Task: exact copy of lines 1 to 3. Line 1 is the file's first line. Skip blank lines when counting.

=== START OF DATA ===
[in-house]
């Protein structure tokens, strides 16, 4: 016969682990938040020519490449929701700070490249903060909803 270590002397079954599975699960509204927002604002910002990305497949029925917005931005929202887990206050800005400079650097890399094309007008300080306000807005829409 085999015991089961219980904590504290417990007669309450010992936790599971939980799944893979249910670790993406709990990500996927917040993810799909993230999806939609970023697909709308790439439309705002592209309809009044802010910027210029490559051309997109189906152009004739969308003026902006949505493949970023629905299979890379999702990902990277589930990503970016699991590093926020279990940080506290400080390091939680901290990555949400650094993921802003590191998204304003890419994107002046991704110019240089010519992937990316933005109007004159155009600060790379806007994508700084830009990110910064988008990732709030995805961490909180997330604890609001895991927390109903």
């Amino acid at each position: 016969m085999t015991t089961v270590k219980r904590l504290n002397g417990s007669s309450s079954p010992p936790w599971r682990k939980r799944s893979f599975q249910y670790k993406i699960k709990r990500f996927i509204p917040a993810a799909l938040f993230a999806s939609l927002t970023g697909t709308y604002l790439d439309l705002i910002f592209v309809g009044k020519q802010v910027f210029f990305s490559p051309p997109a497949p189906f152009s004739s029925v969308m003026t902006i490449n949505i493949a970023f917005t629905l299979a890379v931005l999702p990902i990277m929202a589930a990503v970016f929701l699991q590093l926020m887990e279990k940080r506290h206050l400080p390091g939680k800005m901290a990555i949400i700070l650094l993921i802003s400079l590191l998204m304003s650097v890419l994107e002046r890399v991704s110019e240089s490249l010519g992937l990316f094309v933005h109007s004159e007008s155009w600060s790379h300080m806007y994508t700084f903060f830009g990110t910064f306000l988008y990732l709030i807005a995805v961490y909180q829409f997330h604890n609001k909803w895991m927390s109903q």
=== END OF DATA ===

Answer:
[in-house]
């Protein structure tokens, strides 16, 4: 016969682990938040020519490449929701700070490249903060909803 270590002397079954599975699960509204927002604002910002990305497949029925917005931005929202887990206050800005400079650097890399094309007008300080306000807005829409 085999015991089961219980904590504290417990007669309450010992936790599971939980799944893979249910670790993406709990990500996927917040993810799909993230999806939609970023697909709308790439439309705002592209309809009044802010910027210029490559051309997109189906152009004739969308003026902006949505493949970023629905299979890379999702990902990277589930990503970016699991590093926020279990940080506290400080390091939680901290990555949400650094993921802003590191998204304003890419994107002046991704110019240089010519992937990316933005109007004159155009600060790379806007994508700084830009990110910064988008990732709030995805961490909180997330604890609001895991927390109903």
């Amino acid at each position: 016969m085999t015991t089961v270590k219980r904590l504290n002397g417990s007669s309450s079954p010992p936790w599971r682990k939980r799944s893979f599975q249910y670790k993406i699960k709990r990500f996927i509204p917040a993810a799909l938040f993230a999806s939609l927002t970023g697909t709308y604002l790439d439309l705002i910002f592209v309809g009044k020519q802010v910027f210029f990305s490559p051309p997109a497949p189906f152009s004739s029925v969308m003026t902006i490449n949505i493949a970023f917005t629905l299979a890379v931005l999702p990902i990277m929202a589930a990503v970016f929701l699991q590093l926020m887990e279990k940080r506290h206050l400080p390091g939680k800005m901290a990555i949400i700070l650094l993921i802003s400079l590191l998204m304003s650097v890419l994107e002046r890399v991704s110019e240089s490249l010519g992937l990316f094309v933005h109007s004159e007008s155009w600060s790379h300080m806007y994508t700084f903060f830009g990110t910064f306000l988008y990732l709030i807005a995805v961490y909180q829409f997330h604890n609001k909803w895991m927390s109903q």